An assessment of sleep architecture as a function of degree of handedness in college women using a home sleep monitor

Ruth E. Propper, Nicole Lawton, Matt Przyborski, Stephen D. Christman

Research output: Contribution to journalArticle

13 Scopus citations

Abstract

The present study examined sleep architecture as a function of handedness in a population of undergraduate college women using a home sleep monitor. Compared to strongly handed individuals, participants with a tendency toward mixed-handedness had a shorter sleep latency and spent a greater percentage of their sleep period asleep and less awake. Increasing mixed-handedness was also associated with increased NREM; strong-handedness was associated with increased REM. Results are placed in a neurophysiological framework wherein corpus callosum mediated differences in interhemispheric interaction during Wake, REM, and NREM on the one hand, and individual differences in corpus callosum morphology and hemispheric communication as a function of handedness on the other, interact to result in handedness differences in sleep architecture.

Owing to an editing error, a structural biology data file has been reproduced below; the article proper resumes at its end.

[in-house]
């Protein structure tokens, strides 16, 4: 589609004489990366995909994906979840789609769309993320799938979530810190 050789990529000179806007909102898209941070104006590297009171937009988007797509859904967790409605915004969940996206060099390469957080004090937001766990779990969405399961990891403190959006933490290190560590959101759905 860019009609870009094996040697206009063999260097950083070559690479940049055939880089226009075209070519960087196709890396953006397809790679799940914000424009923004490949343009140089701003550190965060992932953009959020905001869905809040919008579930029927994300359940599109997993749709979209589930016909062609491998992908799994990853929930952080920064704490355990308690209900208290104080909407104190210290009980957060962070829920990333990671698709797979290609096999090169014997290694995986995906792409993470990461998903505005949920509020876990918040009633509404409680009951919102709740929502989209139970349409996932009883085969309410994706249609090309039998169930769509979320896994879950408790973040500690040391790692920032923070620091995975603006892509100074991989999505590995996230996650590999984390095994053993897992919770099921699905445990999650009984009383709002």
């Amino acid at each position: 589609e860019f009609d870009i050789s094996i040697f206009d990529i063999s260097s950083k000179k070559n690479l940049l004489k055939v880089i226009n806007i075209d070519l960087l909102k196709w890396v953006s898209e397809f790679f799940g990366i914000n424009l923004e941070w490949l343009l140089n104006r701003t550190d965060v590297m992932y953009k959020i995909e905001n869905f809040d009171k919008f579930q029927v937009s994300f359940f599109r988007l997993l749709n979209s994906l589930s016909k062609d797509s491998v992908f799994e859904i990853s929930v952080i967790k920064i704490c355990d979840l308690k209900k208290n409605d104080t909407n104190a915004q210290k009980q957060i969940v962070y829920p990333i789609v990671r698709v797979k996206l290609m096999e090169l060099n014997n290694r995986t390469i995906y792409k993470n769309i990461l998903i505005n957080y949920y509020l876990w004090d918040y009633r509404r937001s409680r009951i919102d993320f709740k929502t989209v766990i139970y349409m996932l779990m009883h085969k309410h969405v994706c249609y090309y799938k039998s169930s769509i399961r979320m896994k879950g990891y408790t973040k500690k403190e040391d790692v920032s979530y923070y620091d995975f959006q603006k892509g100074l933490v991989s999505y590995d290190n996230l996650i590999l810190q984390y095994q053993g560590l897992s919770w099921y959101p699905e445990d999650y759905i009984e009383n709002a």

Original languageEnglish
Pages (from-to)186-197
Number of pages12
JournalBrain and Cognition
Volume54
Issue number3
DOIs
StatePublished - 1 Apr 2004

Keywords

  • Handedness
  • Methodology
  • Mixed-handed
  • NREM
  • REM
  • Sleep

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